A Happy Halloween to you.
I have been BURIED at my new job at Activision, the world’s largest video game company. It has been great so far — I’m extremely busy and it can be stressful but I feel the stress in my head, as in a desire to perform, rather than in my gut, which is where it resided for the last few years at my previous employer. It got to the point where I found the situation had sufficiently deteriorated that I feared it was creating an environment that could give my disease an excuse to return. I’m in a much better place right now.
I have been interacting elsewhere with Myeloma patients and there is enough misinformation out there where I’d like to have some upcoming posts on the role of transplants, where Total Therapy stands today (hint: newly diagnosed patients should look into it) and the importance of advanced imaging.
I also want to finish what I started a couple of posts ago. The upshot of it is: I wish I’d have had the full blown Total Therapy instead of the “lite arm” of it — although my own personal biology is doing well. I’ll have to see what the most recent studies show when I return to Arkansas in January for more follow-up. BB alluded to the fact that an update of the curves posted below exists, and hopefully those curves do show a plateau.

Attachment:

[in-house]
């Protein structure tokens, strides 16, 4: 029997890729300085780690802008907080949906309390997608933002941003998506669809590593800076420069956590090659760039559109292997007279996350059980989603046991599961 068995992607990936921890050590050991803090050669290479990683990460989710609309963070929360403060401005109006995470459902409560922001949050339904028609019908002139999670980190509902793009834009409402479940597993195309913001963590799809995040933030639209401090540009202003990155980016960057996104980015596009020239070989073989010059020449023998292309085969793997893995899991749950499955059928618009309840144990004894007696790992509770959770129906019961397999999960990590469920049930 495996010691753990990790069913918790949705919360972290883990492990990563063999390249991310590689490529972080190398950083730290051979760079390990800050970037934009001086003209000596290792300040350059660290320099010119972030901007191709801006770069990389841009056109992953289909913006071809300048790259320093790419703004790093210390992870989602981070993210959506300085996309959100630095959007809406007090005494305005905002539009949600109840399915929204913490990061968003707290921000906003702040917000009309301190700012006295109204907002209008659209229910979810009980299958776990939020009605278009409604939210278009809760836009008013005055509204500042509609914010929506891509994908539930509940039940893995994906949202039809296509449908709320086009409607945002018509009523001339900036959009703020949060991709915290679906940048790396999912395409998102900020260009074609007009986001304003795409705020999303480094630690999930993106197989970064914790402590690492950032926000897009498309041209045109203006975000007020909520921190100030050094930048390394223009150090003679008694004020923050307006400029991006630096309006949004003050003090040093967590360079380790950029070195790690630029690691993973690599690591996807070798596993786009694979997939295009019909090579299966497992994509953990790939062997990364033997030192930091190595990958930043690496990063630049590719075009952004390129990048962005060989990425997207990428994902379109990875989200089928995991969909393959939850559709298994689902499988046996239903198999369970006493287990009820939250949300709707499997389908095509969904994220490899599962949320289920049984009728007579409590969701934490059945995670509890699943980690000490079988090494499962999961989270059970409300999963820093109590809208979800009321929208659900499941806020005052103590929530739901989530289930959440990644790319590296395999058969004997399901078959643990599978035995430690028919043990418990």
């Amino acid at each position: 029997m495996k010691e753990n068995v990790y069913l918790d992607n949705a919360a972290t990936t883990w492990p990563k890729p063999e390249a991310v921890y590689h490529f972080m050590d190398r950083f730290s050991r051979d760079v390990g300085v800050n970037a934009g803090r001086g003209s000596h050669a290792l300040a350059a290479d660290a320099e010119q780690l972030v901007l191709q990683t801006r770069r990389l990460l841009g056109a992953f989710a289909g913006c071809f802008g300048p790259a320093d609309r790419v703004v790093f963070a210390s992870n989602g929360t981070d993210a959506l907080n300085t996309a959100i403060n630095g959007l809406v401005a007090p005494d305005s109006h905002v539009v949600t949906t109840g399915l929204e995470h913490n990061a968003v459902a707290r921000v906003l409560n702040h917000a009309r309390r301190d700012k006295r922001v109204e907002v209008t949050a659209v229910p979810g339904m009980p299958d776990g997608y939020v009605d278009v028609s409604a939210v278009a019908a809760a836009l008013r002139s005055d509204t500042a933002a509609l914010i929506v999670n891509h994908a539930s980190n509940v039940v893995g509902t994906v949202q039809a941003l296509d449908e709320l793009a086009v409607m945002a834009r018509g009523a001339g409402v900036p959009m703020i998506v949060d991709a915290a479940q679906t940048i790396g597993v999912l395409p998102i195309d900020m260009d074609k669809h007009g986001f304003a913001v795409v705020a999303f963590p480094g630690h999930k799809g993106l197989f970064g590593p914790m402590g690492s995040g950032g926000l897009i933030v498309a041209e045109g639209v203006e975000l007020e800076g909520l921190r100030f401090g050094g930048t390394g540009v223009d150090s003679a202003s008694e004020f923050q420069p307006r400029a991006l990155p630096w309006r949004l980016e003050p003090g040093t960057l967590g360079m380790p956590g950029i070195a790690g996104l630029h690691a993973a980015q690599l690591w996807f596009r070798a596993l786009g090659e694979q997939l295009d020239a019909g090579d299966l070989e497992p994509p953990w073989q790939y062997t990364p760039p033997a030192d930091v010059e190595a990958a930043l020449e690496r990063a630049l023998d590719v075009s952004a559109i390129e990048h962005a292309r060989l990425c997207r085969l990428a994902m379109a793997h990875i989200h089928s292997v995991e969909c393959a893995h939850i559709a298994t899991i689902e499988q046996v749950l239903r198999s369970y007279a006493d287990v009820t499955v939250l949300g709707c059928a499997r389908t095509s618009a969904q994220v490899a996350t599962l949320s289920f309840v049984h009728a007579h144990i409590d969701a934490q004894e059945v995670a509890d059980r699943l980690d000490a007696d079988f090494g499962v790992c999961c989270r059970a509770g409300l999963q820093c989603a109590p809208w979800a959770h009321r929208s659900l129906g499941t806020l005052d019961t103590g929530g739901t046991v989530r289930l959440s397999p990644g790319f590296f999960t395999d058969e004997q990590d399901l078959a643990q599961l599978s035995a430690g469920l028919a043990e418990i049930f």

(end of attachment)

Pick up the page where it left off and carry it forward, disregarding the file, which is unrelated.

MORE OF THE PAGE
For the moment, it proves that alkylators work on newly diagnosed standard risk patients — and it proves that they work better than novel agents without them. After all, the only difference between Total Therapy 4 standard and lite is that the lite arm got less of the alkylators. They use the same amount of novel drugs. And look at the difference in progression-free survival?
It’s getting harder and harder to argue that, for newly diagnosed patients younger than 70 years old and with standard risk characteristics, Total Therapy isn’t the best therapeutic route.
I shall pick this thread up when time permits. For the moment, I wanted you to know that I’m still doing well — and I certainly hope the same for you and yours!